I never turn off my writer's head.
Conversations are stuffed in there, the chalky sweet smell of paper-white roses, the sharp fishiness of herring fillets, the rough crumble of unharled stone, the way a pea plant points its wayward fingers upward in its search for some new purchase, how the ruined towers of a castle take on extra life against a gray sy, the feel of my granddaughter's small wriggly hand in mine. All this and more will be returned to me when I need it in a scene of a poem or as a central metaphor for a story.
I didn't know all that when I first began to write. I thought any time away from the typewriter was wasted time. I didn't understand the need to collect, to gather, to paste into the memory a variety of experiences.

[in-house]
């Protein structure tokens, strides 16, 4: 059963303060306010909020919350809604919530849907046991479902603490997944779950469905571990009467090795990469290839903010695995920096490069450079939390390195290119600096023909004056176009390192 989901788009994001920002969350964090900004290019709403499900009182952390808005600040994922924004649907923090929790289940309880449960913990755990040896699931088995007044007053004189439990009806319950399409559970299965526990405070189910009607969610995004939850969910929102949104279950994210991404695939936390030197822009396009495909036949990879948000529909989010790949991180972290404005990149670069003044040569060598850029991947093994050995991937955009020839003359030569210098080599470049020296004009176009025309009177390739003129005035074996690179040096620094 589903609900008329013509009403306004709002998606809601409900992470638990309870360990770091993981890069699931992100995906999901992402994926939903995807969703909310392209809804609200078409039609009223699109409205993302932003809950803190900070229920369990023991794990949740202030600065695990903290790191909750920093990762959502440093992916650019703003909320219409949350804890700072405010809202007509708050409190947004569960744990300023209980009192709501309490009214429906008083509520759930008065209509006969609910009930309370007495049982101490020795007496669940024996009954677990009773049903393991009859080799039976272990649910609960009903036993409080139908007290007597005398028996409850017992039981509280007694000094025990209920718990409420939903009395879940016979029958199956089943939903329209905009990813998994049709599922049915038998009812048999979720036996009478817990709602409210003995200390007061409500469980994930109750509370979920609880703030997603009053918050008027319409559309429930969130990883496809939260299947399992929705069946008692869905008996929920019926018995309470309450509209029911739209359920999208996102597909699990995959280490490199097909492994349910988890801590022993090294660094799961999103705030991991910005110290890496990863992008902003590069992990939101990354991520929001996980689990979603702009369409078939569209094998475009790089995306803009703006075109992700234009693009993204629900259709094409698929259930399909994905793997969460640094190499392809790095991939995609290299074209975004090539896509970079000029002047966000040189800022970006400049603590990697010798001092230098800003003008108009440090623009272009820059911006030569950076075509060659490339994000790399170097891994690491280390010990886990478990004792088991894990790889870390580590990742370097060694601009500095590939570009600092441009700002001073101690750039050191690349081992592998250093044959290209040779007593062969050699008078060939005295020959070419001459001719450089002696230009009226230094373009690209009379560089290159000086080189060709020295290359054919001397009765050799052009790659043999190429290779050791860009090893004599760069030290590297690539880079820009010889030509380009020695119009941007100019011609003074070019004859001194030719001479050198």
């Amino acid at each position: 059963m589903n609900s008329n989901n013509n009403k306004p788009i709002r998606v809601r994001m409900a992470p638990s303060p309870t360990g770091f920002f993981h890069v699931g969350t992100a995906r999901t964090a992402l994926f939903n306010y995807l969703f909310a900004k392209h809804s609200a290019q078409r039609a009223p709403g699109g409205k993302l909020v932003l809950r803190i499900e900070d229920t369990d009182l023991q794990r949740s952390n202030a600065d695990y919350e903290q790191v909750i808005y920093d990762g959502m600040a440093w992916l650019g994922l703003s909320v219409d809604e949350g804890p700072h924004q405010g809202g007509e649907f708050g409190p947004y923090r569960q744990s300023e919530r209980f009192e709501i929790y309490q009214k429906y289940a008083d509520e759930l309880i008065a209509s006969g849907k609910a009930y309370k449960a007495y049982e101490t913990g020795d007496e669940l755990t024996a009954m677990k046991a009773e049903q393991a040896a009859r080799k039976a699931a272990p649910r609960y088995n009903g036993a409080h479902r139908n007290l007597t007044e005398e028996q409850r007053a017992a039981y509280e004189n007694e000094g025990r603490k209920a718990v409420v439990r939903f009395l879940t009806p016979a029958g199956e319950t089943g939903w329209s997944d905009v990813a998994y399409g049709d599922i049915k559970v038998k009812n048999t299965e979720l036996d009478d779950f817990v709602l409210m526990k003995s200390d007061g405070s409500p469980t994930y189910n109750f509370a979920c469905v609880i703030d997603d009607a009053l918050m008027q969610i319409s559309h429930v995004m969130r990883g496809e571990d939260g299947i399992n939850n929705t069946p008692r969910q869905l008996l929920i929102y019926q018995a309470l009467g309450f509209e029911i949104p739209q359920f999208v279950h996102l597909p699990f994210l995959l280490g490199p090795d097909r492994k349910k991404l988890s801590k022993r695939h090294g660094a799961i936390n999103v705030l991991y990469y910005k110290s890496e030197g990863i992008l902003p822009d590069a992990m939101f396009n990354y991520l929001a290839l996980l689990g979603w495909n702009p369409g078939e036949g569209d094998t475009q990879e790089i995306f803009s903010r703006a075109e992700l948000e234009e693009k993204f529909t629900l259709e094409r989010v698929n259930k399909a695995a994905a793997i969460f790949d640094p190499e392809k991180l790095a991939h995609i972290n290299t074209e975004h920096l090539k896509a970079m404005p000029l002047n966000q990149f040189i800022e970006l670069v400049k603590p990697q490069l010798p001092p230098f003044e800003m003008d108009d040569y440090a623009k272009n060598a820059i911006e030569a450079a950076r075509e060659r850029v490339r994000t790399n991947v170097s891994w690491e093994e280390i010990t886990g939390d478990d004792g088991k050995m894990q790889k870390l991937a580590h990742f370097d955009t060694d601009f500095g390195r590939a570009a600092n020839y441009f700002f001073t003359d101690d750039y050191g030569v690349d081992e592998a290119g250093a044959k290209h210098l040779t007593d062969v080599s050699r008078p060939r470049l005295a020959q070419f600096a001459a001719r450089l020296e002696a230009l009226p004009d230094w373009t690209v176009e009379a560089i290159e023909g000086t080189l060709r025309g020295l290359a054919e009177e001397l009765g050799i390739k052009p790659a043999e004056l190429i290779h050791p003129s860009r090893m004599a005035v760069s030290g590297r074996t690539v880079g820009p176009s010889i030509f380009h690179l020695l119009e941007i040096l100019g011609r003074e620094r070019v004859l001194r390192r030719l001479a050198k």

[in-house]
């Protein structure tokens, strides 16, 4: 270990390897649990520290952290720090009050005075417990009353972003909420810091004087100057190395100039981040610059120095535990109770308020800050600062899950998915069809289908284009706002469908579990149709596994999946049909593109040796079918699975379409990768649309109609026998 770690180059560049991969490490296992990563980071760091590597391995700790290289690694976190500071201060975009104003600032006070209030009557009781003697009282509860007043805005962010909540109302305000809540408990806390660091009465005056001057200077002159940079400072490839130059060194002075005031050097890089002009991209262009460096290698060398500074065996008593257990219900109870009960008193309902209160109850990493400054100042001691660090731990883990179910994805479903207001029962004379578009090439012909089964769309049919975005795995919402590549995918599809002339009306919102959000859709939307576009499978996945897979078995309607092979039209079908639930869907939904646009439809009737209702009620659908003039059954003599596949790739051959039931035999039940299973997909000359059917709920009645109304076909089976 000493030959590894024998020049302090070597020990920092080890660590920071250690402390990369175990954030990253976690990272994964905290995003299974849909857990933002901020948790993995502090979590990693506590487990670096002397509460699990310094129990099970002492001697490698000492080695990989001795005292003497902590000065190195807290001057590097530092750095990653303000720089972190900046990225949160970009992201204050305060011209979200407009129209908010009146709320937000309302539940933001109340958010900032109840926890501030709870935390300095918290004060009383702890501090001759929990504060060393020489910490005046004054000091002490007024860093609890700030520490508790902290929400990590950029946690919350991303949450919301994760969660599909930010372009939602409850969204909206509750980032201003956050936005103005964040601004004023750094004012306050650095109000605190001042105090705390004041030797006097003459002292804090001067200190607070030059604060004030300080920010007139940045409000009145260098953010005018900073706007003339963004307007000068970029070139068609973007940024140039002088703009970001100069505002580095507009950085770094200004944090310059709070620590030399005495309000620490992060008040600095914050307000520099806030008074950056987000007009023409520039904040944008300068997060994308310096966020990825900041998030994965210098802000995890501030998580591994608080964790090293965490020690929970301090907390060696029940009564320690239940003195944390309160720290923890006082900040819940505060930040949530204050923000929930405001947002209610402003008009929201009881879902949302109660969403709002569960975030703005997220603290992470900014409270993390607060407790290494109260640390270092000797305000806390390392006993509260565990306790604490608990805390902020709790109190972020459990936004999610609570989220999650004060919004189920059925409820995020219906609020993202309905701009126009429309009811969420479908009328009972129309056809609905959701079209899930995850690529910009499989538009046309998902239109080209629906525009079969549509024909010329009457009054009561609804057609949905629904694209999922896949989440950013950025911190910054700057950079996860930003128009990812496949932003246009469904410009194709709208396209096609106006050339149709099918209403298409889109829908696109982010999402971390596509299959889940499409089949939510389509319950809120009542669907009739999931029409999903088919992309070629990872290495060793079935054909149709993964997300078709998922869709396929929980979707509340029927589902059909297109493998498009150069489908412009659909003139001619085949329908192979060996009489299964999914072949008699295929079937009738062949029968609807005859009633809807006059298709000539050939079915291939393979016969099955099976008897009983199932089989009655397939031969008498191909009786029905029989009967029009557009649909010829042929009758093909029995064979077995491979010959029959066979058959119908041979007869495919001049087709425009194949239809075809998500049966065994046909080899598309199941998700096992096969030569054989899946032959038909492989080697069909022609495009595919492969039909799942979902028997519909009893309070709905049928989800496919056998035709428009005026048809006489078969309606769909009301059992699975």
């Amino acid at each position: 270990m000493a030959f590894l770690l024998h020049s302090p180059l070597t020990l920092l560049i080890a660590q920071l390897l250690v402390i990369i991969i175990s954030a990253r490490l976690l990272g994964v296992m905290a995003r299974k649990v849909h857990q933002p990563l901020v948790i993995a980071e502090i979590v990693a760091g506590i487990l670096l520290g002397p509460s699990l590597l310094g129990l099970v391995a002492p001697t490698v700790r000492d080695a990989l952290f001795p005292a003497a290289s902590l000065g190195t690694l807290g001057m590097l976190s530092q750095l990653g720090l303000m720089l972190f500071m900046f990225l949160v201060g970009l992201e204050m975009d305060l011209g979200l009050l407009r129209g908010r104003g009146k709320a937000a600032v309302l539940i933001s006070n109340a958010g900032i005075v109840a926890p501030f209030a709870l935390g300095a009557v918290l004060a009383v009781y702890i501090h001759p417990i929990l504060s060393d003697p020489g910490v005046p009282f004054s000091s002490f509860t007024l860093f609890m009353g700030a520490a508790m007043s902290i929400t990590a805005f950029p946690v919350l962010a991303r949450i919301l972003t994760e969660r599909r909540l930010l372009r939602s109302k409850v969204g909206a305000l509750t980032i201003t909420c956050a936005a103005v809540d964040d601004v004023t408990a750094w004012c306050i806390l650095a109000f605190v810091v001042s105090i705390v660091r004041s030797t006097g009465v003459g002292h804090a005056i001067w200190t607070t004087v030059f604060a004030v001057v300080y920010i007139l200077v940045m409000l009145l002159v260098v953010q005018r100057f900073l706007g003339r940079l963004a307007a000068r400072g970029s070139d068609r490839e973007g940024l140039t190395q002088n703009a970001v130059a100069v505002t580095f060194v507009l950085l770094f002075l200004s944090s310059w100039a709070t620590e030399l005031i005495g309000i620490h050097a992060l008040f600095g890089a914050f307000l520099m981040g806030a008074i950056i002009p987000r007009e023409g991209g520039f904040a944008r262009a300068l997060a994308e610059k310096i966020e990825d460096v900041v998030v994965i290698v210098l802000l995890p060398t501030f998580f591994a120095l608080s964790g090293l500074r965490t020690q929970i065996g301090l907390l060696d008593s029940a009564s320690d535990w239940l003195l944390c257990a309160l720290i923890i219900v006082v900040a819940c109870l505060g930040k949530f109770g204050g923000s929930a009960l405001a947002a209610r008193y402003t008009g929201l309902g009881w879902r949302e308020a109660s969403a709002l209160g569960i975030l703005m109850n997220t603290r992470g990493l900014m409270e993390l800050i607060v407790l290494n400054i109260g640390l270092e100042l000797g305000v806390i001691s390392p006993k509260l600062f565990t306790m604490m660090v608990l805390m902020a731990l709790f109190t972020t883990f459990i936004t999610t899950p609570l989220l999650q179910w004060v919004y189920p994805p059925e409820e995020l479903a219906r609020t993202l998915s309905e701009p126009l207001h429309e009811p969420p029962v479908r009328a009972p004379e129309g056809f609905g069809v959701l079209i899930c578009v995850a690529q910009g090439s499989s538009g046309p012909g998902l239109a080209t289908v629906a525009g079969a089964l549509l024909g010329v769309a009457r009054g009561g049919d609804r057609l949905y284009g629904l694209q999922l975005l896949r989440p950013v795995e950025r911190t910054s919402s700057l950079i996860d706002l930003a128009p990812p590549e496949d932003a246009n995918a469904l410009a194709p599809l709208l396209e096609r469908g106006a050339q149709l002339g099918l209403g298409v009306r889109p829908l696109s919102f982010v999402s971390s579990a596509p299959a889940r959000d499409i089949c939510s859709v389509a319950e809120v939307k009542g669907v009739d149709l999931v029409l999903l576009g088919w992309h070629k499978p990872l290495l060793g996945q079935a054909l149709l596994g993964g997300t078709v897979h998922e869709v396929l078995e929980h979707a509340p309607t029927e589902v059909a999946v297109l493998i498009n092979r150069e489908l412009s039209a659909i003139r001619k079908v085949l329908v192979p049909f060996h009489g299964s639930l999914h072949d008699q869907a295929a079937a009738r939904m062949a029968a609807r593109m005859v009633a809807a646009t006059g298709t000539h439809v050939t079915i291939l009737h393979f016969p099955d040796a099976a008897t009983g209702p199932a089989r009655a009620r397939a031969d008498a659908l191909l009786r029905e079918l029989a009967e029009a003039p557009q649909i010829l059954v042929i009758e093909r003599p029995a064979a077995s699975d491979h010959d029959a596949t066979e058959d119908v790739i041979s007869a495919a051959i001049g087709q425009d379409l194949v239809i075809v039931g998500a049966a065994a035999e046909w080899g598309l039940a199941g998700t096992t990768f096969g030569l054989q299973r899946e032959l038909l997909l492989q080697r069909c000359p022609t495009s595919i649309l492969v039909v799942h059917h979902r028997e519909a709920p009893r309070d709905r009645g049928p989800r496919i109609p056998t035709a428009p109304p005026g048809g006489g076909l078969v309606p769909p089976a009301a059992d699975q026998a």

Then my husband and I spent nine months camping in Europe and the Middle East, and this long years before computers. When we came back to the States, I found myself using images of what I had seen, tasted, touched, smelled, heard.
And my stories grew richer accordingly.
That's when when I understood how important "gathering days" are for writers.